For the purposes of flow slide analysis, it is convenient to distinguish two classes of waste rock (Dawson et al., 1998). Soillike waste has a sand content (<2 mm) >20% and its geotechnical properties are largely determined by the silty sand matrix (Figs. 3 and 4A). Rock-like waste is dominated by coarse angular fragments ranging in size from gravel to boulders (Fig. 4B). Soil-like material is found in the segregated crest zones of end-dumped piles, in layers parallel with the pile slope (see following), and in the runout zones of flow slides. Rock-like material is characteristic of segregated basal layers immediately above the pile foundations (Campbell and Kent, 1993).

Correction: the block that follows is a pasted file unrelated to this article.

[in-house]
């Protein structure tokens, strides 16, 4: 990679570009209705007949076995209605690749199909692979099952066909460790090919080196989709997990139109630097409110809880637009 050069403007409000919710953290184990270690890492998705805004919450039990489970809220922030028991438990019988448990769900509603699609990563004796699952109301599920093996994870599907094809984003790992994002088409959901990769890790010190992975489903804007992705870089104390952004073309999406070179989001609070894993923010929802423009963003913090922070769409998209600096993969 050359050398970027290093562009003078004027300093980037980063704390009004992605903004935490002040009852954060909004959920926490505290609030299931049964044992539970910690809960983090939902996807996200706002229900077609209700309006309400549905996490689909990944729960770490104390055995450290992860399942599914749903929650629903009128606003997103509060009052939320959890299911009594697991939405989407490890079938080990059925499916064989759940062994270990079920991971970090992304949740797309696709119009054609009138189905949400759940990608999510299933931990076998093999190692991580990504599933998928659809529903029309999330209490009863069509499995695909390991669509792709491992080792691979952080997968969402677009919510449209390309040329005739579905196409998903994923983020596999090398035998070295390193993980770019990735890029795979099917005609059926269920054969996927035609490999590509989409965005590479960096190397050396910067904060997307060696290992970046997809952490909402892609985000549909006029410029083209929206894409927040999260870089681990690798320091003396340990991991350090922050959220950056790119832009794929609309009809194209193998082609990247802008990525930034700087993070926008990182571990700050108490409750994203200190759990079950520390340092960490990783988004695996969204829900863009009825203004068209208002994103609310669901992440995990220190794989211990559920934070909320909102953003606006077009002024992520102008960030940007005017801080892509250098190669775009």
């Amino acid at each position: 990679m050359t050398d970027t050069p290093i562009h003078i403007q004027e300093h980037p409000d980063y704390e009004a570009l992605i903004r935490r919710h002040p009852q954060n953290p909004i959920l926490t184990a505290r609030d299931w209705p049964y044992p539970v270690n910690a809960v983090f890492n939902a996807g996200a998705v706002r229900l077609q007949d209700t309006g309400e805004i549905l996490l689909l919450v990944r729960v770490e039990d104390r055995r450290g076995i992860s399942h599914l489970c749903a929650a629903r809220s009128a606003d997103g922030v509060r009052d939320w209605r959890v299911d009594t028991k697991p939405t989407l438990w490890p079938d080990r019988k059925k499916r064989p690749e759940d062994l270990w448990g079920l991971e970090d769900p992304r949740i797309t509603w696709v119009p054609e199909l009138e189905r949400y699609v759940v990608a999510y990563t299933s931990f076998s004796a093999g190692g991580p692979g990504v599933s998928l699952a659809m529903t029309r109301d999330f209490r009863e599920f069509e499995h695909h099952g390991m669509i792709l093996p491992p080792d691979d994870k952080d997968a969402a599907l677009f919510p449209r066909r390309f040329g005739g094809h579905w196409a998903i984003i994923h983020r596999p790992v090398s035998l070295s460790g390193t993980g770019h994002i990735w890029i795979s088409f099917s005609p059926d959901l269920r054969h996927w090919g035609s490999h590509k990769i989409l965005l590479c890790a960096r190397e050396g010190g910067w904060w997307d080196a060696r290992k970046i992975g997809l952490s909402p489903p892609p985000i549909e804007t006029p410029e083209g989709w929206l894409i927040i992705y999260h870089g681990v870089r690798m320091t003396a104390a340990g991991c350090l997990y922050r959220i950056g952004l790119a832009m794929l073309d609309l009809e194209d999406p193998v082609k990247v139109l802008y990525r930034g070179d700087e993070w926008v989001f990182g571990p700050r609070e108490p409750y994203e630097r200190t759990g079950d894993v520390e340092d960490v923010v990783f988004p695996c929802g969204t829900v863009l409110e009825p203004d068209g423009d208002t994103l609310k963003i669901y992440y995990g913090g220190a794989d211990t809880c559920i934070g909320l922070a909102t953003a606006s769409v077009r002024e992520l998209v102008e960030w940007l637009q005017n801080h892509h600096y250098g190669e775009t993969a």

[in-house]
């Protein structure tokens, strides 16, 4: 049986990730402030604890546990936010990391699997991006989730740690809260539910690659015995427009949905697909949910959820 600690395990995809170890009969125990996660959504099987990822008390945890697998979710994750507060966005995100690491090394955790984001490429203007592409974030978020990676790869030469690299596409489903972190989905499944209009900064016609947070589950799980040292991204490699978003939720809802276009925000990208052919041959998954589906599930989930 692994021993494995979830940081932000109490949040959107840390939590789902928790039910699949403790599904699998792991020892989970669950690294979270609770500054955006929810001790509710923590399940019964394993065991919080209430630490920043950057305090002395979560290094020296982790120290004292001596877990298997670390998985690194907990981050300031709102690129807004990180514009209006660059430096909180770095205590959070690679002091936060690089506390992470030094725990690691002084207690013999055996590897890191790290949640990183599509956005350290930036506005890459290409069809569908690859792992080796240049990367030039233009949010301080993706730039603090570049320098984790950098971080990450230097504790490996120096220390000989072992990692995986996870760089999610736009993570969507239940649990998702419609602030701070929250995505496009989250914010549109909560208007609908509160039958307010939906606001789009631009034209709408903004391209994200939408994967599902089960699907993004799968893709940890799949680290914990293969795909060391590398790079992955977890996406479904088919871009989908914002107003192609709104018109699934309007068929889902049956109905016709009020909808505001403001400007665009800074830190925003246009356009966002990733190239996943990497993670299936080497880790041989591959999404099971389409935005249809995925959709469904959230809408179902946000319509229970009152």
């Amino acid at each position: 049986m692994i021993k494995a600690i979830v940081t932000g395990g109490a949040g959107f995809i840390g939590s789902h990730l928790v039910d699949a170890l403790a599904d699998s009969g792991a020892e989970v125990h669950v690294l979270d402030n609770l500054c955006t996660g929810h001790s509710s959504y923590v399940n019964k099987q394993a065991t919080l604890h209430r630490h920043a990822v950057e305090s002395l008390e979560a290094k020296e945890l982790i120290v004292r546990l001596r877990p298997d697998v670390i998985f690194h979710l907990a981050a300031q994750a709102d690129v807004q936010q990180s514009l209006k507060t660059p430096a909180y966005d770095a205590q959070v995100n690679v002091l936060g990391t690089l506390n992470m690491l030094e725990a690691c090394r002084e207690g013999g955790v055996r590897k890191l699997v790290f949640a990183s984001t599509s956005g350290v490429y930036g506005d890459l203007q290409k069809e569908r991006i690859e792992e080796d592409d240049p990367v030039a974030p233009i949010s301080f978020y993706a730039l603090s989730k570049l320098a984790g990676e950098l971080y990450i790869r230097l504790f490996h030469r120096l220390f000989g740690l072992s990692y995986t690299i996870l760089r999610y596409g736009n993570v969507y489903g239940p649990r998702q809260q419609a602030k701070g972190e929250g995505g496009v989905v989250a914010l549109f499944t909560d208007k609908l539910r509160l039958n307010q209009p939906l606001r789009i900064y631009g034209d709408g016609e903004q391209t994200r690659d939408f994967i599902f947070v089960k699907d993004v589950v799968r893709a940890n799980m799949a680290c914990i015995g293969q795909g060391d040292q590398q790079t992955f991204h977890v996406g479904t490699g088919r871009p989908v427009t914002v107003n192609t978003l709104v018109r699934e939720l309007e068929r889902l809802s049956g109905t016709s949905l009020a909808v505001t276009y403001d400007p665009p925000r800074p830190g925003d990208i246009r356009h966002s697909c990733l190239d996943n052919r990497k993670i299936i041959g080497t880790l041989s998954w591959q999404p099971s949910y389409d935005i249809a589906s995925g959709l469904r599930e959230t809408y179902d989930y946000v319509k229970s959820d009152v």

Dawson et al. (1998) examined the properties of soil-like waste sampled from finer layers of the dumps and from debris in the runout zones of three flow slides. The grain-size distribution of this material is shown in Figure 3. The samples contained 50%–70% carbonaceous shale, 20%–50% sandstone and siltstone, and minor percentages of coal. The field void ratios ranged between 0.2 and 0.6. A saturated permeability of between 10−4 and 10−2 cm/s was measured. Field saturation was 10%–60%, while the degree of saturation corresponding to the field capacity to absorb and retain interstitial water ranged to 80%.